The power of the Internet to do good is astonishing.
Its power to expose a good or bad story is immense. We’ve all seen the Internet used in tasteless personal ways, such as the well-trod sex tape to fame path. I’ve been thinking about the Internet a great deal this month as I prepare for my speaking engagement next weekend at BlogPaws — the pet bloggers conference (www.blogpaws.com).
This conference is where people who write about pets and the people who love them gather to learn the latest about social media, marketing and to reconnect with old friends.
I’m headed to Tysons Corner, Va., to present my speech, “How to Write and Publish a Book in 90 Days.” It’s based on my experiences as a divorce lawyer writing and publishing “What About Wally? How to Co-Parent a Pet With An Ex.” This is my third year in attendance and first as a speaker. I’m looking forward to catching up with friends again this year. Pet bloggers are an interesting and fun group of people.
There’s the usual cat ladies, and bird men. They write the traditional stories of what their pets are going through on a daily basis, and add in tips on care and enjoyment of the tabbies and titmice. The Tripod Team is also there — three-legged dogs that are an inspiration to all.
The capybara is an unusual but intriguing pet that will be honored. Essentially it is a giant guinea pig. Weighing in between 75 to 150 pounds and standing about 2 feet tall, it is the world’s largest rodent, and yes it has its fans as a semi-domesticated pet.
Ferret folk are lovers of the little creatures. Frequently they run around on leashes and are a sure hit amongst the young at heart in attendance.
There are filmmakers like Kenn Bell who does dog-based documentaries for his website, www.TheDogFiles.com. He’s an amazing filmmaker and if you can take a few minutes and watch his movies I bet you’ll at least tear up on “A Few Good Dogs” — his documentary on military dogs and the soldiers who train and love them. Bell also created a short called “Pit Proud: The History of the Pit Bull.” It was such an amazing short that it is being turned into a feature length movie.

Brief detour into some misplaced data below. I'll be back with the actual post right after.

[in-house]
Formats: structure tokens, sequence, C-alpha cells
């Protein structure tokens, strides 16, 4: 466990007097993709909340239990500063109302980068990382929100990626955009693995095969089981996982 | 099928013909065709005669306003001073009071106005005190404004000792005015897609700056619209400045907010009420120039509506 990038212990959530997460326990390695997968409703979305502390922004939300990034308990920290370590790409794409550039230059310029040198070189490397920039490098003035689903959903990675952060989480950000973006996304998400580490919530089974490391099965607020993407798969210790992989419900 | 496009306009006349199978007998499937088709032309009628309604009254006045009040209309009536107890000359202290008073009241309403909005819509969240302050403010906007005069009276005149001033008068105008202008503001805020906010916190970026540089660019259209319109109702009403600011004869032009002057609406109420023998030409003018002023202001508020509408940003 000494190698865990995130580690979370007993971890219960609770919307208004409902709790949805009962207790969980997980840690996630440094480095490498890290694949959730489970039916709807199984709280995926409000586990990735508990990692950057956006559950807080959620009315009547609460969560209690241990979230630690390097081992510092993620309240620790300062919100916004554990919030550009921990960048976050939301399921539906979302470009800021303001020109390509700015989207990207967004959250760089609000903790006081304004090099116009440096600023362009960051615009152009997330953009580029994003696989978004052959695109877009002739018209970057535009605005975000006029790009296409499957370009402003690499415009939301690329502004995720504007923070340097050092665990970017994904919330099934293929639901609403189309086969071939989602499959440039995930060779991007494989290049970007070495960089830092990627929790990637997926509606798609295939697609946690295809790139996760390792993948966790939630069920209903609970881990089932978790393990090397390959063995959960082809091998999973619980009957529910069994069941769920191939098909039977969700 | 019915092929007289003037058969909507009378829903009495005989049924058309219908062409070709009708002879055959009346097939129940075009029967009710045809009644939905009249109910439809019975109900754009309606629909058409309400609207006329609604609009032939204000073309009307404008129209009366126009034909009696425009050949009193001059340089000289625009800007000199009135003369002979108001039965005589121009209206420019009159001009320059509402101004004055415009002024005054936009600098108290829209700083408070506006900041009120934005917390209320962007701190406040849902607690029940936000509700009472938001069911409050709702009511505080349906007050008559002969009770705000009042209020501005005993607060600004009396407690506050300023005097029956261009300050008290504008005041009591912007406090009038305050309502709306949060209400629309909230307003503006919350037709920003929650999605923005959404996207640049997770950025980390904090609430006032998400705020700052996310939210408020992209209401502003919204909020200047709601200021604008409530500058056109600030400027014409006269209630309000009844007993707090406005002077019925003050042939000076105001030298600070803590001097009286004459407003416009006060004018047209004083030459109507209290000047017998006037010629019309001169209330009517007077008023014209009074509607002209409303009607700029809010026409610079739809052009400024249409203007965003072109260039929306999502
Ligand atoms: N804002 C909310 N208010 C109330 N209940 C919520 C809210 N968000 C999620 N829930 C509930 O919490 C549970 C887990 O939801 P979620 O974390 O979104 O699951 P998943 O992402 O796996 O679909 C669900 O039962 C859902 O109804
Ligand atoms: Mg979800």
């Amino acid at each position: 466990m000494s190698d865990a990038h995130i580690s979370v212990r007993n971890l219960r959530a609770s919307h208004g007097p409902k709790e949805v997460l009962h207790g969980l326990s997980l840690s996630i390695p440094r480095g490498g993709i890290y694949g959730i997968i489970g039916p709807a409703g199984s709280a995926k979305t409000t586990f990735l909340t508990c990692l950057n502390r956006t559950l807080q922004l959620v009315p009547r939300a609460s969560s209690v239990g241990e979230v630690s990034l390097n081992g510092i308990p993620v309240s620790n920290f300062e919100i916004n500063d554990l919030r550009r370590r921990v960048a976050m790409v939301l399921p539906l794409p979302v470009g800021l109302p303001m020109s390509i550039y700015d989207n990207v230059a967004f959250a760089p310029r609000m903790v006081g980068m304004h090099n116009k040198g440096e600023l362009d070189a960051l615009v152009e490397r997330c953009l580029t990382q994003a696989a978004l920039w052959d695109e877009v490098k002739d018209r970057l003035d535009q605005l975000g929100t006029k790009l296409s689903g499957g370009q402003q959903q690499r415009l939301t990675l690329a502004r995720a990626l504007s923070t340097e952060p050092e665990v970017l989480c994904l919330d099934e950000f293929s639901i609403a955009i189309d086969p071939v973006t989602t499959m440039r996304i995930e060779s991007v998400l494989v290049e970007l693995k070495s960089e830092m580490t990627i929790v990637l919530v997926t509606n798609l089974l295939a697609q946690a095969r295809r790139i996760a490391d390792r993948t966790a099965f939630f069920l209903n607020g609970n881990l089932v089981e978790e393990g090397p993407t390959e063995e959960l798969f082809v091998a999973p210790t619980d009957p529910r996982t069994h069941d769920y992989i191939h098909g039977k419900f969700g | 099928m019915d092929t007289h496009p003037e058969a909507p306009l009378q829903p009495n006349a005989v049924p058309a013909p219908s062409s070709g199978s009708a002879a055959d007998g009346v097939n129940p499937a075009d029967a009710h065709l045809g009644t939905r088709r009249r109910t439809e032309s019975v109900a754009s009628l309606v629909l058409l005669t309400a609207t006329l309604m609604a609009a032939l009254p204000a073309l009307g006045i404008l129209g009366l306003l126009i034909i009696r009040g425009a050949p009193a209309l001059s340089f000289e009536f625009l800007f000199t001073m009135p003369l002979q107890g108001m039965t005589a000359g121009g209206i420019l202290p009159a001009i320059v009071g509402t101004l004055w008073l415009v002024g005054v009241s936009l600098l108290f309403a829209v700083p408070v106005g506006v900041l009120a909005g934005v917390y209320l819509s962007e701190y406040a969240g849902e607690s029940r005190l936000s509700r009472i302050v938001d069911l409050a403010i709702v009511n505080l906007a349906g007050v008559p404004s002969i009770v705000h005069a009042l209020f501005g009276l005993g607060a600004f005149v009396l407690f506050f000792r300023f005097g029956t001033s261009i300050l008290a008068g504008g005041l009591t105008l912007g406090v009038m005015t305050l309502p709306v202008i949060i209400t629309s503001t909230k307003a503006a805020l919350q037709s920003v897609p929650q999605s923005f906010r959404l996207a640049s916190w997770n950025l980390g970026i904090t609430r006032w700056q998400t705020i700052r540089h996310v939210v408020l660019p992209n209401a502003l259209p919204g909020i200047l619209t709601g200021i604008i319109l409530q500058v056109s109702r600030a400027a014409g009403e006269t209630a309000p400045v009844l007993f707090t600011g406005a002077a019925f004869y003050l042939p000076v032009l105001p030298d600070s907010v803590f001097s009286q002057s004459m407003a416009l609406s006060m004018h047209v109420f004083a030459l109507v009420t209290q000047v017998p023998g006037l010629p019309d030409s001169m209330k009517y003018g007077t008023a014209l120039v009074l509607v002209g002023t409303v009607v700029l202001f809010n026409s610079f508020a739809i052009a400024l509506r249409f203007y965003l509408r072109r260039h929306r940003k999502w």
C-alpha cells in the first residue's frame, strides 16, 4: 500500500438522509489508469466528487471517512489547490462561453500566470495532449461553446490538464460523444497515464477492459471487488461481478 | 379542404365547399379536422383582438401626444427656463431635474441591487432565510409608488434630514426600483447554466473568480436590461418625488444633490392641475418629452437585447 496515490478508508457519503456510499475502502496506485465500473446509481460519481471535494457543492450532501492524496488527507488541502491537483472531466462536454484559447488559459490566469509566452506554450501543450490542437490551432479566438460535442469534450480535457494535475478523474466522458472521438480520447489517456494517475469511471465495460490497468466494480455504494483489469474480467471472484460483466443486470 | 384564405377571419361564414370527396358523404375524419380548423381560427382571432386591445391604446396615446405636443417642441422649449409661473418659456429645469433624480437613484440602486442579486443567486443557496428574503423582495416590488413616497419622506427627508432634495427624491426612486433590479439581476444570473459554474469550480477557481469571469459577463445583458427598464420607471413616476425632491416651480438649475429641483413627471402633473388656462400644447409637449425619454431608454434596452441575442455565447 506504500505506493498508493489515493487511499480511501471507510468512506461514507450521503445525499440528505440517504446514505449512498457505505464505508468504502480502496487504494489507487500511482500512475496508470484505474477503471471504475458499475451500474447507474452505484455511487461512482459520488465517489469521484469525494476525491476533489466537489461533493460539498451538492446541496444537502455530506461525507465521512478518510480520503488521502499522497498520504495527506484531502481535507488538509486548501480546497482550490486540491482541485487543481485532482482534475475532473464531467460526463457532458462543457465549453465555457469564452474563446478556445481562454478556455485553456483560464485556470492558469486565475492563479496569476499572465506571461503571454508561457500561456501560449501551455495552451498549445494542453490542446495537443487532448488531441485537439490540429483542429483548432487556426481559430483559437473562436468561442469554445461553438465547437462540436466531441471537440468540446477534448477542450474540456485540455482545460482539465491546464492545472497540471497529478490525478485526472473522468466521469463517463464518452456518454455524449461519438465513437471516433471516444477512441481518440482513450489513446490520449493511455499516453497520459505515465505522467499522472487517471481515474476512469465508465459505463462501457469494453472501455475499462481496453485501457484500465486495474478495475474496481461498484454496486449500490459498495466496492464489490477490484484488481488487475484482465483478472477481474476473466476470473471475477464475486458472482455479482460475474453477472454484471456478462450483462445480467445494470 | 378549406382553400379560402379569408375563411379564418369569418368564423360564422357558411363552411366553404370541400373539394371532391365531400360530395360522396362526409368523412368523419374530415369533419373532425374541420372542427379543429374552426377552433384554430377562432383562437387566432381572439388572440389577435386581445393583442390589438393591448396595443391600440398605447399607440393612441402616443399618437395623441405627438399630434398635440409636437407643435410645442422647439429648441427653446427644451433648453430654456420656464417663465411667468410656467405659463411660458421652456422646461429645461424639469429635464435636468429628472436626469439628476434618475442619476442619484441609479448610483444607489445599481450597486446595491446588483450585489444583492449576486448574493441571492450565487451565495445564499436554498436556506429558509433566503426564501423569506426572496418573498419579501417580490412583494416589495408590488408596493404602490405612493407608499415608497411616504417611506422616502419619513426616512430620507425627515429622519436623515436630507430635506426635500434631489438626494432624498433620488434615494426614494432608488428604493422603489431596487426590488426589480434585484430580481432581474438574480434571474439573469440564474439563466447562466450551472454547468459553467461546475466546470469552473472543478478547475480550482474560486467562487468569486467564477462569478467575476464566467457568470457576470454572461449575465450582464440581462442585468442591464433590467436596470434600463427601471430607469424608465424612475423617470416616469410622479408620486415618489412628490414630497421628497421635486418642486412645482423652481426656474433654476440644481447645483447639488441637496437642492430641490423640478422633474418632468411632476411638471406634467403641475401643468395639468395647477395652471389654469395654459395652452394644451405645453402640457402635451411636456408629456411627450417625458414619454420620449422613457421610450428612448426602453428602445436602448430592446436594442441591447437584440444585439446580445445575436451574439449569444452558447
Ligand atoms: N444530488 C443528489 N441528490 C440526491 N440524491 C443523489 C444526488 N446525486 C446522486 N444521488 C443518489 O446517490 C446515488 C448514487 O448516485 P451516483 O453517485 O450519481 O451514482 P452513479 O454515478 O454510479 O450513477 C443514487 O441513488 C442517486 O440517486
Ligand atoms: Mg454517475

My writing partner, Steven May, will be speaking on taking your blog from “0 to 200,000 in the speed of a click.”
For the past nine months, I’ve been watching the Internet be used for the good of an animal, a dachshund named Obie. He came to the public eye in August of 2012 as a 77 pound dachshund. His story is one of too much love and not enough exercise. His caretakers were elderly and they couldn’t exercise him enough, but they could feed him. It’s a sad story with a very happy ending.
Nora Vanatta took over the care and exercising of Obie and has done an amazing job of not just caring for him, but telling his story on the Internet by way of updates on his Facebook page, Biggest Loser Doxie Edition. His website is obiedog.com and he has become an international sensation and is putting a face on the epidemic of pet obesity.
As a co-parent of a doted-on dachshund, I’ve truly enjoyed watching the progress of Obie as he has slimmed down. He recently underwent skin reduction surgery (a first I believe in the veterinary world) to remove 2.5 pounds of excess skin and fat. Obie is now looking a lot more like a traditional dachshund. Vanatta has used the Internet to raise funds and awareness and she deserves to be recognized for the good work she has done.
The Internet has a lot of silly trash on it, but it does serve a great purpose. It brings people together both literally as a raison d’etre for conferences like BlogPaws, and figuratively for those of us who support efforts like Vanatta’s on changing the life of Obie. It’s a window into someone else’s life — oftentimes for good, and occasionally to turn our stomachs.
David Pisarra is a Los Angeles divorce and child custody lawyer specializing in father’s and men’s rights with the Santa Monica firm of Pisarra & Grist. He welcomes your questions and comments. He can be reached at firstname.lastname@example.org or (310) 664-9969. You can follow him on Twitter @davidpisarra.